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Cancer Care Makes More Progress

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An important note is that these cancer numbers do not include basal or squamous skin cancers, which on their own account for over a million new cases every year. These cancers are not fatal but can be disfiguring if not treated.

And there is plenty you can do to make sure you stay on guard. Although there is some disagreement on the best route for preventing and finding cancer early, the American Cancer Society (ACS) recommends the following cancer check-ups to continue our fight against this killer:

Breast Cancer

  • Monthly self-breast exams beginning at age 20;
  • Between age 20 and 39, women should have a breast exam by a doctor every three years;
  • Beginning at 40, women should have a yearly mammogram and breast exam by a doctor.

Note: The Canadian Task Force has concluded that breast self-exam is of no benefit and may be harmful to women. The ACS will take these findings into consideration in their upcoming update of their guidelines.

Cervical Cancer

  • Yearly Pap smears should begin at age 18 or earlier if sexually active;
  • After three yearly normal Pap smears, testing can be done less frequently at the discretion of the doctor.
  • The ACS recommends regular Pap smears throughout life.

Hopefully, guidelines in 2003 will answer the question about Pap smears in women who have had a hysterectomy.

Colorectal Cancer

If at average risk, beginning at age 50, you should have one of the following five options:

  1. Yearly stool test for blood called "fecal occult blood test," or FOBT;
  2. Flexible sigmoidoscopy every five years;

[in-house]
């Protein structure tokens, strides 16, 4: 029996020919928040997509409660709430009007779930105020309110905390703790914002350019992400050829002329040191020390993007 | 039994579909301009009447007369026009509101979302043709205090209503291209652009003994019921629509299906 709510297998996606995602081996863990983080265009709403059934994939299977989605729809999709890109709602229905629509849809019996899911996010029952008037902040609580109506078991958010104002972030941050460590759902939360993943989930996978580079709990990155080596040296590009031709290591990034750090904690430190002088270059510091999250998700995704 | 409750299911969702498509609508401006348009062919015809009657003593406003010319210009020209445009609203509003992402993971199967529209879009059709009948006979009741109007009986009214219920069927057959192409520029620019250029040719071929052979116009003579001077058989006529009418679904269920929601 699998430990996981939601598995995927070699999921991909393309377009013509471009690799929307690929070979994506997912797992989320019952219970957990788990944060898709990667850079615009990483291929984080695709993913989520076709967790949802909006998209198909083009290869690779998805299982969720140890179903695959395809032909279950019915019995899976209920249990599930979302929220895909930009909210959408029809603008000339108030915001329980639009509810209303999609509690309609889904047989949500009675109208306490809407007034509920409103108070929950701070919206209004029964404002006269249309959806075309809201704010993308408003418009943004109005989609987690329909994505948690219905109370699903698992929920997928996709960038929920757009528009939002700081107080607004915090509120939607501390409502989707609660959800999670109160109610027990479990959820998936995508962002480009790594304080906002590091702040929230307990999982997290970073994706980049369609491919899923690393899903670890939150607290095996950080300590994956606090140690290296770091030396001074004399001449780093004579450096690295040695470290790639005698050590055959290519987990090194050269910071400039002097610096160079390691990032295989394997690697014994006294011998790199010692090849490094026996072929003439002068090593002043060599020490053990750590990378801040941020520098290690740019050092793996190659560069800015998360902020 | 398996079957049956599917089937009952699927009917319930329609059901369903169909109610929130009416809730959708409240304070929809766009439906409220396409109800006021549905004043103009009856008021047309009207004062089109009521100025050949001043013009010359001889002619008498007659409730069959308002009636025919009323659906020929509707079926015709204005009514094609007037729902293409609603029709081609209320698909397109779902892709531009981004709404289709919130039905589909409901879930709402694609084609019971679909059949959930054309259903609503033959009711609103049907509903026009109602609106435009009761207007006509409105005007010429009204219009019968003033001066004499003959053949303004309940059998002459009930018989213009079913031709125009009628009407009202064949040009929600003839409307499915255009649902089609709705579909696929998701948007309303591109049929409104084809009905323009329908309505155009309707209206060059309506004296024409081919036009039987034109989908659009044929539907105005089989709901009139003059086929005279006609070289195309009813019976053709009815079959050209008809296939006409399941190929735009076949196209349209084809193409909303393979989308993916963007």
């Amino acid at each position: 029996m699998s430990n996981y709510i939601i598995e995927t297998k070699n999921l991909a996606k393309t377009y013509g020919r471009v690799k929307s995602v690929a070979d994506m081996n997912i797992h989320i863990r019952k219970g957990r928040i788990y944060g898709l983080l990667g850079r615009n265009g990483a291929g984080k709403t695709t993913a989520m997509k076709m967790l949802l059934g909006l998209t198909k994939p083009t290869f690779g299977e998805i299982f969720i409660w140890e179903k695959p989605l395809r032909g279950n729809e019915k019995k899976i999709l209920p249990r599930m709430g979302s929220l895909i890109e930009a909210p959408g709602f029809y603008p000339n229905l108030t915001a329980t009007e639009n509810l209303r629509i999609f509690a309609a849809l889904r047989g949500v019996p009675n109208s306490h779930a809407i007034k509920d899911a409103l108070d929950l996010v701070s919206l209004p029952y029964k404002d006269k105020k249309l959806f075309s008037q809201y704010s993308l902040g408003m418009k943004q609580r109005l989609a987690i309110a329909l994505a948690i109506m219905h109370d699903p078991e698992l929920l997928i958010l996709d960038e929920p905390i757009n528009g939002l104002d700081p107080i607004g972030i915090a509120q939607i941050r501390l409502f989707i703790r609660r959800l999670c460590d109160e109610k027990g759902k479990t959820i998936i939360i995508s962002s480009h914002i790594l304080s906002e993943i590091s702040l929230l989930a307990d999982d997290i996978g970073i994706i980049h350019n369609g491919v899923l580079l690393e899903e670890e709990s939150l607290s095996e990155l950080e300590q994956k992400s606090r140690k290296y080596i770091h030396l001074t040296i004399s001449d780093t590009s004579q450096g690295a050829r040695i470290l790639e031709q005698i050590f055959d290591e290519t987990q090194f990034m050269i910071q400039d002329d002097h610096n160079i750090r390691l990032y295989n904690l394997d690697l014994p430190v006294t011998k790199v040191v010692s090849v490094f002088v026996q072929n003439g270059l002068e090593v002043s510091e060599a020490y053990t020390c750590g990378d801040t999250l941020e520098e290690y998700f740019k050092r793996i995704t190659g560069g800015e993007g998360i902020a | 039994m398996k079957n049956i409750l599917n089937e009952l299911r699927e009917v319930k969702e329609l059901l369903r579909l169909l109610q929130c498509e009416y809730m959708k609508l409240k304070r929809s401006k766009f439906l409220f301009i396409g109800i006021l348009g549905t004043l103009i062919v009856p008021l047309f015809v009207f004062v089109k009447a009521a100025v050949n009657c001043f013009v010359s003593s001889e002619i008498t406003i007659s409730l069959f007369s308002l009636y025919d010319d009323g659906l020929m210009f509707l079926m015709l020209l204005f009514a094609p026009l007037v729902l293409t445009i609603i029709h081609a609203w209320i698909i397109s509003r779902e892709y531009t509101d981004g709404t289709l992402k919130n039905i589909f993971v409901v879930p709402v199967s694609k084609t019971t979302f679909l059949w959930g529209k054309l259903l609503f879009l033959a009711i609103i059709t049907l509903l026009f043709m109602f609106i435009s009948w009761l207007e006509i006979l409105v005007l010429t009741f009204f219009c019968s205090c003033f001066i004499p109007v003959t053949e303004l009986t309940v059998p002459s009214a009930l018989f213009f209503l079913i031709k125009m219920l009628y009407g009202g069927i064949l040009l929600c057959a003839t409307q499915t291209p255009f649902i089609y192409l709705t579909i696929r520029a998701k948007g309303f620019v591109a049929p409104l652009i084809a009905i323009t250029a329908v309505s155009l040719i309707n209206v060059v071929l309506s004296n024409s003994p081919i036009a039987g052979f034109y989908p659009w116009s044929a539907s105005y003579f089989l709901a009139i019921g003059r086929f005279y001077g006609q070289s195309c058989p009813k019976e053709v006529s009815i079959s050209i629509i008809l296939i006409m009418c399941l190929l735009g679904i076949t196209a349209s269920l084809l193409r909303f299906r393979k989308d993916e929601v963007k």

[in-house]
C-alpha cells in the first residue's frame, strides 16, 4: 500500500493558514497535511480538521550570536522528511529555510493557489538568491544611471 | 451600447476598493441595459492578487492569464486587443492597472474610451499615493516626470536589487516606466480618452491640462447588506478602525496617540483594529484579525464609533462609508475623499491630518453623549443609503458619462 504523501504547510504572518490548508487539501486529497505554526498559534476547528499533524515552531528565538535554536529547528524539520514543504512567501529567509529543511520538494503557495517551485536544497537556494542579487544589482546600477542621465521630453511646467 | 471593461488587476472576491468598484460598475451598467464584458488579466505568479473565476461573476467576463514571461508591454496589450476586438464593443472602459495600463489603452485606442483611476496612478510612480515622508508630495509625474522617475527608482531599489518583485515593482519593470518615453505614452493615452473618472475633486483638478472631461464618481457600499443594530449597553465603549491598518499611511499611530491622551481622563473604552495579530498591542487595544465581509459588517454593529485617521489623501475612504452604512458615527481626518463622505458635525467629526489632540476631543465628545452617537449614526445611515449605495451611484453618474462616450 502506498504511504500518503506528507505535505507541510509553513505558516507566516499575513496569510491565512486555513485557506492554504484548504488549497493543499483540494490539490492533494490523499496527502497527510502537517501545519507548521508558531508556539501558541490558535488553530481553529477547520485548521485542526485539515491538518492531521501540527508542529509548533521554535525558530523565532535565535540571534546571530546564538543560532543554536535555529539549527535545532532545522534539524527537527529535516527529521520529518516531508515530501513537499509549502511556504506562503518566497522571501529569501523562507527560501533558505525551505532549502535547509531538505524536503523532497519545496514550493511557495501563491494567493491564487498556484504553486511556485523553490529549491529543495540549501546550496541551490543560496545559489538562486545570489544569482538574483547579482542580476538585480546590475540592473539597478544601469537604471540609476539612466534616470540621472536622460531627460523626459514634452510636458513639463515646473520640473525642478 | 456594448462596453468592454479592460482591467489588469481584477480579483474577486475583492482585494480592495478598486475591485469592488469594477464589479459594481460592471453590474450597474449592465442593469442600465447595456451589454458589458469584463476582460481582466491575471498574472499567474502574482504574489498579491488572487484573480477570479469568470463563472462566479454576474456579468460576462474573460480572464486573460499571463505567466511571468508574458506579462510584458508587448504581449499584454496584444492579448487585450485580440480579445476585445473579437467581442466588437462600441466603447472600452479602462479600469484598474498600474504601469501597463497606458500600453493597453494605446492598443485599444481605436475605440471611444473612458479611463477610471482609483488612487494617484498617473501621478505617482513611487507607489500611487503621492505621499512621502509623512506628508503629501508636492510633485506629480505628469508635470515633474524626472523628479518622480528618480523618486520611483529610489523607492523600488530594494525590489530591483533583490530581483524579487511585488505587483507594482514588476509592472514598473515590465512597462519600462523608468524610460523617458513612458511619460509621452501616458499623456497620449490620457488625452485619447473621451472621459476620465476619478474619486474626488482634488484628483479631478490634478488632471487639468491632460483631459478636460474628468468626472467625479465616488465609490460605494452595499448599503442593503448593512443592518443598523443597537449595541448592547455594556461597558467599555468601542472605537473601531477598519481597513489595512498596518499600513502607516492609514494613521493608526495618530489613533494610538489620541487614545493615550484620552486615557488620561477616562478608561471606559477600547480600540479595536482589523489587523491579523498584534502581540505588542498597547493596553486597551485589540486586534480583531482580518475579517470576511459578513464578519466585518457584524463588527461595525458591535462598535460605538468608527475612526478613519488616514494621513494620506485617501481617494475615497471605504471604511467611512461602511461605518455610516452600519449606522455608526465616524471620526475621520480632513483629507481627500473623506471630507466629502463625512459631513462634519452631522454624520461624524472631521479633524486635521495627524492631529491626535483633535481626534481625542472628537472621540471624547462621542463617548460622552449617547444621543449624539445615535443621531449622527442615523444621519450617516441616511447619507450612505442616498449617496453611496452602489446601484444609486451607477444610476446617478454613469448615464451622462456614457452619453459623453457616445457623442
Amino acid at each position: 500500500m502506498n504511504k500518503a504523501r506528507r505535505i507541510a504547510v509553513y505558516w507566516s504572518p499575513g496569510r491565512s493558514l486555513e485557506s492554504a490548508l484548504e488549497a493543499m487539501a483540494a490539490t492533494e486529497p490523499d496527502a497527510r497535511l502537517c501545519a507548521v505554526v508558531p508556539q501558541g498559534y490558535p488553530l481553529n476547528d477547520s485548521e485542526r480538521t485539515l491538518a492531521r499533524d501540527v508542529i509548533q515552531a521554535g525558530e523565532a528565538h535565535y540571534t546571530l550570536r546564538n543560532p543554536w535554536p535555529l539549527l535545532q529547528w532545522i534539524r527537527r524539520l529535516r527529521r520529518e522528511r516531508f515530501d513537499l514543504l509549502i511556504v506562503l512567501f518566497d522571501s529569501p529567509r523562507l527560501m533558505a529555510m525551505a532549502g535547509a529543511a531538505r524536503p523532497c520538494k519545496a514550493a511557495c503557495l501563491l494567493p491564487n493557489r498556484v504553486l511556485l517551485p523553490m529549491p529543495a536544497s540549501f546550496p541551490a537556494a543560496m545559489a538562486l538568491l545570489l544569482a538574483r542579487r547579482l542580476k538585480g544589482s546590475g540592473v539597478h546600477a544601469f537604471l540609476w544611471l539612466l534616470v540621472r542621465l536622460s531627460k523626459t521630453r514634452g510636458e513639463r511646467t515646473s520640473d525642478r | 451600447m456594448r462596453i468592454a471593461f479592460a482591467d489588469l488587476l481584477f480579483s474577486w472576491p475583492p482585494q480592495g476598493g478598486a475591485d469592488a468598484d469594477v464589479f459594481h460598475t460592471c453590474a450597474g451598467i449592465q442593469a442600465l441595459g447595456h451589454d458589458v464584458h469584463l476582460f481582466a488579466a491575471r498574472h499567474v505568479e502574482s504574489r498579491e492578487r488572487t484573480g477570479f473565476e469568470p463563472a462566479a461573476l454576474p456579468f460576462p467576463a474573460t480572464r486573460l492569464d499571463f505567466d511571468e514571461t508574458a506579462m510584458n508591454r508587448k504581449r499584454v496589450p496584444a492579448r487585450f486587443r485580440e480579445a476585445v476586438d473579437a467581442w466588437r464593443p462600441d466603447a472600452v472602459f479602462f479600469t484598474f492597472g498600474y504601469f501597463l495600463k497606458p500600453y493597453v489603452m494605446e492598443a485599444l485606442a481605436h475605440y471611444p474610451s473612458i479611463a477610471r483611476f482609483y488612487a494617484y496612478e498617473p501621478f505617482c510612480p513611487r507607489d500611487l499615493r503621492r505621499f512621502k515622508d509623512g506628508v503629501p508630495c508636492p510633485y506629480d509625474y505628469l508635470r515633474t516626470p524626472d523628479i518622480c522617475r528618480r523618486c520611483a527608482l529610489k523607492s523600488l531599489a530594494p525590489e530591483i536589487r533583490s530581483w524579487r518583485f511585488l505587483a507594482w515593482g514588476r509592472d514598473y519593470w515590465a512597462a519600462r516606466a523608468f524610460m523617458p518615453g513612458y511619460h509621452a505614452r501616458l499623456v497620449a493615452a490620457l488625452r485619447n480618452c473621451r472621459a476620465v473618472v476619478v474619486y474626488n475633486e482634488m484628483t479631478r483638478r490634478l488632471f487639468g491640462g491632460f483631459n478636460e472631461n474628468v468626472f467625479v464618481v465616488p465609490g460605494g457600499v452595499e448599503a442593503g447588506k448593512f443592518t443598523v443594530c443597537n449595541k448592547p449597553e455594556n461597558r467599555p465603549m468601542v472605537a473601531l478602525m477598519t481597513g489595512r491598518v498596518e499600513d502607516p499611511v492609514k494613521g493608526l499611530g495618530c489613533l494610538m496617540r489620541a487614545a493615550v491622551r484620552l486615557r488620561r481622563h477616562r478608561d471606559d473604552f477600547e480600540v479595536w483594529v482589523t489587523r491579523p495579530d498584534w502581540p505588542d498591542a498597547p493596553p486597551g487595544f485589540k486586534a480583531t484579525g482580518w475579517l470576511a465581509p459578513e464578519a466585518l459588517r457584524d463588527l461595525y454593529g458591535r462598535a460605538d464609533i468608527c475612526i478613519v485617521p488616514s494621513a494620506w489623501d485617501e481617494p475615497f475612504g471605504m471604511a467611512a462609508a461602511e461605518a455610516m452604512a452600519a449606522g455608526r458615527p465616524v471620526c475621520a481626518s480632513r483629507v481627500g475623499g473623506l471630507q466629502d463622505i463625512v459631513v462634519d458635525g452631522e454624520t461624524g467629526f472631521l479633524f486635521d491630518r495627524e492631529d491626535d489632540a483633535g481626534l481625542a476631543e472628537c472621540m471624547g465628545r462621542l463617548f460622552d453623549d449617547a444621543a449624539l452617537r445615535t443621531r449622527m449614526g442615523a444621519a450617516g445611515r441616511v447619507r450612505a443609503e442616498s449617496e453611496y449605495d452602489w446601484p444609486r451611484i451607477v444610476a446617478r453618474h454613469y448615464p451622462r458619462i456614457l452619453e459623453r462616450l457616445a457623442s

3. Yearly FOBT plus flexible sigmoidoscopy every five years;
  4. Double contrast barium enema every five years;
  5. Colonoscopy every 10 years. The ACS recommends the combination of FOBT with sigmoidoscopy rather than either one alone.

Uterine Cancer

The ACS does not recommend any check-ups for uterine cancer unless a woman has symptoms, usually bleeding after menopause.

Prostate Cancer

  • Yearly prostate-specific-antigen blood test, or PSA, and digital rectal exam (finger exam by a doctor) beginning at age 50.
  • Men at high risk, including blacks and men with a father or brother who had prostate cancer before age 50, should begin testing at 45.
  • If multiple family members have had prostate cancer, testing could begin at 40.

Lung Cancer

The ACS does not recommend any testing for early lung cancer detection. They do say, however, that testing can be done if a doctor and patient decide to do so. There is no confirmed good test for lung cancer. But spiral CT has looked promising in several studies, although the true benefit of this test has not been proven.

Cancer-Related Check-Up

  • Your doctor also can examine you for signs of other cancers that affect the thyroid, testicles, ovaries, lymph nodes, mouth, and skin. Also, you can talk to your doctor about how you can do self-exams of your skin, as well as breasts in women and testicles in young men.
  • The ACS recommends a cancer-related check-up every three years for people 20 to 39 and every year for men and women beginning at 40.

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